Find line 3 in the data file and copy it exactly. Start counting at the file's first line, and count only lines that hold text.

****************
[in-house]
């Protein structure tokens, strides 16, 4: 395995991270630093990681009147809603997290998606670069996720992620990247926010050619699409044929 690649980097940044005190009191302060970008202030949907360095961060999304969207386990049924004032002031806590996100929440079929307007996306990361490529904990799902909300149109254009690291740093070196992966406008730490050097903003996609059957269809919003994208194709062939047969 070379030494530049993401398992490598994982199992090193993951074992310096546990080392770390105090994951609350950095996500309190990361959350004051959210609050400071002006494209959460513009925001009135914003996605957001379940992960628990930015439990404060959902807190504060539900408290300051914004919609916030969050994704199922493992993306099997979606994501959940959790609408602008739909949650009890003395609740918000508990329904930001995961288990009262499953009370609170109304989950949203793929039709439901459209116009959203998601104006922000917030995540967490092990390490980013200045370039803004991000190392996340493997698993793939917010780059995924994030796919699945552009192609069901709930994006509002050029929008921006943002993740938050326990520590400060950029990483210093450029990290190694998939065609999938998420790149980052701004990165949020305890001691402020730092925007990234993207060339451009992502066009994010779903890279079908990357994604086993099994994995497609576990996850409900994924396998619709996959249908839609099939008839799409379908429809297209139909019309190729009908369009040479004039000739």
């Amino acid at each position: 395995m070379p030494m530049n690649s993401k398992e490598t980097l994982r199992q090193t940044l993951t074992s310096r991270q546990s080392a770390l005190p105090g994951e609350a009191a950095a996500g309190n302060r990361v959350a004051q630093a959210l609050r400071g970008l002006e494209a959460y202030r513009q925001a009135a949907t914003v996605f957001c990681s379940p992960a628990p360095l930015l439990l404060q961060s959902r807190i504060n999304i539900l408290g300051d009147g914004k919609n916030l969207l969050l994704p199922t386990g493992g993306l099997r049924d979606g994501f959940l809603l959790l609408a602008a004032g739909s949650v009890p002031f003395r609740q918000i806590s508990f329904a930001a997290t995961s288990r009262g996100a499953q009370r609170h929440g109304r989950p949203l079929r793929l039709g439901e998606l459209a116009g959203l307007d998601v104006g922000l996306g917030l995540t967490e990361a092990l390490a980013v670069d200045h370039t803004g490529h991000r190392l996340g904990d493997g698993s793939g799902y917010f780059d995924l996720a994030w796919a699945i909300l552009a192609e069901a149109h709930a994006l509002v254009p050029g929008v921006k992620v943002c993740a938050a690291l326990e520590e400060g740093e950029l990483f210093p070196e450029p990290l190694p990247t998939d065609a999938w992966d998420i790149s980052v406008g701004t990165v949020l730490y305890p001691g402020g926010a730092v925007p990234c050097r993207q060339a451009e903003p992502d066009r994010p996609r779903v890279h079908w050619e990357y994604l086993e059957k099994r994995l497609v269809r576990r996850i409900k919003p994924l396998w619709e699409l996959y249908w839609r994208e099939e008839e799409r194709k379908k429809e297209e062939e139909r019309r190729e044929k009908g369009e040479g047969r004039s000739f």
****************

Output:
């Amino acid at each position: 395995m070379p030494m530049n690649s993401k398992e490598t980097l994982r199992q090193t940044l993951t074992s310096r991270q546990s080392a770390l005190p105090g994951e609350a009191a950095a996500g309190n302060r990361v959350a004051q630093a959210l609050r400071g970008l002006e494209a959460y202030r513009q925001a009135a949907t914003v996605f957001c990681s379940p992960a628990p360095l930015l439990l404060q961060s959902r807190i504060n999304i539900l408290g300051d009147g914004k919609n916030l969207l969050l994704p199922t386990g493992g993306l099997r049924d979606g994501f959940l809603l959790l609408a602008a004032g739909s949650v009890p002031f003395r609740q918000i806590s508990f329904a930001a997290t995961s288990r009262g996100a499953q009370r609170h929440g109304r989950p949203l079929r793929l039709g439901e998606l459209a116009g959203l307007d998601v104006g922000l996306g917030l995540t967490e990361a092990l390490a980013v670069d200045h370039t803004g490529h991000r190392l996340g904990d493997g698993s793939g799902y917010f780059d995924l996720a994030w796919a699945i909300l552009a192609e069901a149109h709930a994006l509002v254009p050029g929008v921006k992620v943002c993740a938050a690291l326990e520590e400060g740093e950029l990483f210093p070196e450029p990290l190694p990247t998939d065609a999938w992966d998420i790149s980052v406008g701004t990165v949020l730490y305890p001691g402020g926010a730092v925007p990234c050097r993207q060339a451009e903003p992502d066009r994010p996609r779903v890279h079908w050619e990357y994604l086993e059957k099994r994995l497609v269809r576990r996850i409900k919003p994924l396998w619709e699409l996959y249908w839609r994208e099939e008839e799409r194709k379908k429809e297209e062939e139909r019309r190729e044929k009908g369009e040479g047969r004039s000739f």